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Analysis Of Art Spiegelman’s Maus I: My Father Bleeds History And Maus Ii: And Here My Troubles Begin

2338 words - 10 pages

The past and present are two completely different moments, separated by a constantly growing space of time. Though they’re quite different from each other and separated in many ways, there are still apparent connections between the two. In Art Spiegelman’s graphic novels Maus I: My Father Bleeds History and Maus II: And Here My Troubles Begin, Spiegelman integrates the concept of past versus present, most apparent in his relationship with his father. As Artie’s relationship with Vladek improves as Vladek recites his history, the present time and the past begin to blend into each other. At the beginning of Maus I, Artie is oblivious to his father’s rough experience in the holocaust, ...view middle of the document...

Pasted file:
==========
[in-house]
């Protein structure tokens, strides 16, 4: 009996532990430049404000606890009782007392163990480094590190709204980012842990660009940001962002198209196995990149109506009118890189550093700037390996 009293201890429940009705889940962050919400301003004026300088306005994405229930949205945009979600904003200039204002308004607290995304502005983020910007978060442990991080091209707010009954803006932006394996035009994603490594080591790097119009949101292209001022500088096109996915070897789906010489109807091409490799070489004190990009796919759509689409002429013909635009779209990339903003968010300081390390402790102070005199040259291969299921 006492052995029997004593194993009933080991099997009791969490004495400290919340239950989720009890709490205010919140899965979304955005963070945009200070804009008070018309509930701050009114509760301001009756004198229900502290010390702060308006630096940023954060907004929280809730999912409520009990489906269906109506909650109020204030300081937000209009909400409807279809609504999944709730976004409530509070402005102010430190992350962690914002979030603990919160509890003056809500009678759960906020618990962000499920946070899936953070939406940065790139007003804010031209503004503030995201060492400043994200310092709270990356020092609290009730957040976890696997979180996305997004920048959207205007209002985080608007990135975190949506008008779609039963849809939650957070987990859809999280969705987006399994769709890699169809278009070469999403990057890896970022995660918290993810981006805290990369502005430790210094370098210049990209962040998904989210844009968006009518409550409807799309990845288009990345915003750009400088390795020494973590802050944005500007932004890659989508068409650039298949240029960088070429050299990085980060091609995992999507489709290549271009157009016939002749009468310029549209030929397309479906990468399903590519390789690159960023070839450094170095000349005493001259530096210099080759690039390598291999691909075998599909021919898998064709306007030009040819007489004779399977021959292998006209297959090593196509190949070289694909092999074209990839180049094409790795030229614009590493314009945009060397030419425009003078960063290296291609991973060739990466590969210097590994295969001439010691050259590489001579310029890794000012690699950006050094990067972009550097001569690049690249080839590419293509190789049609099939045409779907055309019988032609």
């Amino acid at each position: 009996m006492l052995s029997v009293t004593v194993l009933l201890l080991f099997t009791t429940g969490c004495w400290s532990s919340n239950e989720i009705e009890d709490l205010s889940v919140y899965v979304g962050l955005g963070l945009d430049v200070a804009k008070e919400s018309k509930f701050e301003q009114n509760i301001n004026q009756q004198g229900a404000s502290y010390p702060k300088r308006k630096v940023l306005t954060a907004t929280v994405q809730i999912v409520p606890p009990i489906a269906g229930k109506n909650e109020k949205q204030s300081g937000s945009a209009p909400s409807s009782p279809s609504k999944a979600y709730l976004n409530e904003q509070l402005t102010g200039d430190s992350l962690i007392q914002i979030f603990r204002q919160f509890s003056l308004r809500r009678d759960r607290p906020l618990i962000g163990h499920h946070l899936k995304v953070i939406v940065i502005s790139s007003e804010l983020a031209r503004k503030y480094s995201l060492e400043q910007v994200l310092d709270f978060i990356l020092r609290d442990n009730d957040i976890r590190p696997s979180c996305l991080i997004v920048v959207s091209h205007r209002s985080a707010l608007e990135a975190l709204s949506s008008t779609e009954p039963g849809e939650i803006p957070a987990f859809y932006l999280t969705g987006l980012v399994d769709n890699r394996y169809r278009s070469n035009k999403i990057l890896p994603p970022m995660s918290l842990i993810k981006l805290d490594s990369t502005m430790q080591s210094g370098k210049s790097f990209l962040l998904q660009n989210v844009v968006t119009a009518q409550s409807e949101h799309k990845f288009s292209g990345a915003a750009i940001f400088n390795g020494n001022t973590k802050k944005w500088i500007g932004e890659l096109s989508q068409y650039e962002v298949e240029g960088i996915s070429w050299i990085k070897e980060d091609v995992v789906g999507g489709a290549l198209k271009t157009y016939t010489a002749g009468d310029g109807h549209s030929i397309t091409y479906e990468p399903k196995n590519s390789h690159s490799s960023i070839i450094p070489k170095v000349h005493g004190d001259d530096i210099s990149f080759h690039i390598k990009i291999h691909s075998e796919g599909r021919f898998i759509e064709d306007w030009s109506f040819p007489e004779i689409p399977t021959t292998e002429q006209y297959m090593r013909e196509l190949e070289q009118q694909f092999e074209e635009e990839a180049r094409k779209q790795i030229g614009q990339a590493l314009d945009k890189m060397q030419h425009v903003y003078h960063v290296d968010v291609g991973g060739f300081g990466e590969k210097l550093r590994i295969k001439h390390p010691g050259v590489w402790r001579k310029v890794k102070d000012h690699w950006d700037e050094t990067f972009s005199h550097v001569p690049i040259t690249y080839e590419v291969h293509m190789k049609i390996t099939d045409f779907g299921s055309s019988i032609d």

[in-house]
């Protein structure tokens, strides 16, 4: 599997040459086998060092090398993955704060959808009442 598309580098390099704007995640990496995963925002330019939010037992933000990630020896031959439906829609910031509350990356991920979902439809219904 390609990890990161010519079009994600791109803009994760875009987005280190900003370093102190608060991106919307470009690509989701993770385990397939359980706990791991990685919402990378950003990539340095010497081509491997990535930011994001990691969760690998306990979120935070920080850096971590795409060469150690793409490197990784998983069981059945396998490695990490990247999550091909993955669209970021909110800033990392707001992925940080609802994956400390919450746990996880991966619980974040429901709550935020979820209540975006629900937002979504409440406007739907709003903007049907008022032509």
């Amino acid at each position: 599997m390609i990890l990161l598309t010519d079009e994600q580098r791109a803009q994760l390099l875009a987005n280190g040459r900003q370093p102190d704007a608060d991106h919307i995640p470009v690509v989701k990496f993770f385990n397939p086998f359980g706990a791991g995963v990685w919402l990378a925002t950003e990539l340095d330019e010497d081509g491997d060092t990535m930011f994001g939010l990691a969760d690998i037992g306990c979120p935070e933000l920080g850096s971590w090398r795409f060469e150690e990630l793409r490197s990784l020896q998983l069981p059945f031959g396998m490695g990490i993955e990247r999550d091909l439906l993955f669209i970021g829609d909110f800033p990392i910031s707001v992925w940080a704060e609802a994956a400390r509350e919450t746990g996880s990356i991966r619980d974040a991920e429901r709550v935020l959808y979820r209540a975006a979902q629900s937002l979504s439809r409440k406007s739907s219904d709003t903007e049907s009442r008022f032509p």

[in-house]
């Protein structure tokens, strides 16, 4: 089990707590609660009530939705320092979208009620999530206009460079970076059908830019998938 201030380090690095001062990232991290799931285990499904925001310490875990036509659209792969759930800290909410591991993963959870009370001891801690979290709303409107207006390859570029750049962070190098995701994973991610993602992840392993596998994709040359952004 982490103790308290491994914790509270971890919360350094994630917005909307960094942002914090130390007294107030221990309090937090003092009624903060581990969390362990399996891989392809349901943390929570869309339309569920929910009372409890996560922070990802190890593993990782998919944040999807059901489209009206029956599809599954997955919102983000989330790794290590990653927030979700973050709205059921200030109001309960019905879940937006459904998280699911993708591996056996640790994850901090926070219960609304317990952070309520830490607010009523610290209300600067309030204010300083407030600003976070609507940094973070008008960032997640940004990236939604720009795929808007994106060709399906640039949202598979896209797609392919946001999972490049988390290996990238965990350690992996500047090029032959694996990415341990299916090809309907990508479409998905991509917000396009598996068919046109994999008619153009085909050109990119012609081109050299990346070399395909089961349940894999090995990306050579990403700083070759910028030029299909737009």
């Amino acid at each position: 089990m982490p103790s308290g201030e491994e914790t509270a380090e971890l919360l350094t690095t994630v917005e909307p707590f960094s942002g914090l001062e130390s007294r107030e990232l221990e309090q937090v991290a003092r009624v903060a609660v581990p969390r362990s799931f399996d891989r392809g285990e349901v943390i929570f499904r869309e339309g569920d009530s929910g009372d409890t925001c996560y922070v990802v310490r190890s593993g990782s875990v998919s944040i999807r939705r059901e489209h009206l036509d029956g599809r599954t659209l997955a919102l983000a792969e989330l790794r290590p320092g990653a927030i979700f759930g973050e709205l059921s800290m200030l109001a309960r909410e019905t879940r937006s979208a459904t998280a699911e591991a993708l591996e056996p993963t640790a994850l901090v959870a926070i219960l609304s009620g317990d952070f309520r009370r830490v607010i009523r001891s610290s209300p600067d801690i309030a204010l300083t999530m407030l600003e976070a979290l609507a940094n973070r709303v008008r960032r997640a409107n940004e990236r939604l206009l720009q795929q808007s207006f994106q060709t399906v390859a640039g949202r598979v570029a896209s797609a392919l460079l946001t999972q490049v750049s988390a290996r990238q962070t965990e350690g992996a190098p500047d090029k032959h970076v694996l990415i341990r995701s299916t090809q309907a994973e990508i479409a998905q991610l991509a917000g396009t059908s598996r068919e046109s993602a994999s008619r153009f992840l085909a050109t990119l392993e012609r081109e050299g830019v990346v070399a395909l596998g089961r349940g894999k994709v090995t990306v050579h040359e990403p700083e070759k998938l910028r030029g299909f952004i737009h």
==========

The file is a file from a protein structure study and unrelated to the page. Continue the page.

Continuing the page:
As a child, Art was having typical childish issues, but instead of his father being sympathetic to them, he sees the situation far more seriously then intended. As a child, Art wasn’t able to grasp what had happened to his father, and Vladek isn’t able to grasp what it means to be a child following his experiences in the holocaust. Even as a child, there’s a clear sense of disconnect between the two, leading to their clearly strained relationship into Art’s adulthood. When Art first begins to talk to his father about the holocaust, there’s a clear separation between the two. In Maus 1, His father is riding on his bike recounting history with his tattoo from the holocaust in sight while Art is sitting in the background(12). His father, drawn with crosshatches, looks as if he’s weighed down by his history that’s unknown to Art, who’s sitting in the background curiously smoking a cigarette. Instead of his father being the one who’s oblivious to Artie, in this scene Artie is completely oblivious to his father’s past. The lack of understanding between the two isn’t one sided, but quite cohesive. Neither one of them understands the things that they’d gone through, contributing to the clear separation between the two. Art lives in the present, and therefore does not know much about the past. On the other side, Vladek is the past, carrying what he’d experienced with him. They represent two completely different sides of time, that at this moment, are completely disconnected. This idea of Vladek and Artie being complete opposites in the sense of time plays an important role in the depiction of Art and Vladek as Vladek finally begins delving into his stories of the holocaust. During a small flash forward outside of the boxes in Maus 1, Artie once again depicts himself smoking, the smoke of his cigarette separating his father and him. At the same time, Artie’s face is not in view, and in two of the four panels he is completely out of sight (86). Not only does this moment illustrate the separation between his father and himself by the smoke between the two, but it says something about their being caused by history. Later in Maus 2, Art is directly associated with the crematorium of Auschwitz, the smoke from his cigarette following the smoke of the crematorium. Artie is smoking without realizing why the smoke always upsets his father-the smoke of his cigarette reminds Vladek of the smoke of the crematorium. Something that means one thing in the present means a completely different thing in the past. The smoke of the cigarette represents the smoke of the crematorium for Vladek, yet Artie sees it as nothing more than smoke. This moment shows the true separation between the past and the present, directly correlating to how Artie and Vladek are separated from one another. There’s a lack of understanding between the two, both past versus present and Vladek versus Artie. They’re completely oblivious to the other’s world. However, these distinct separation begins to...

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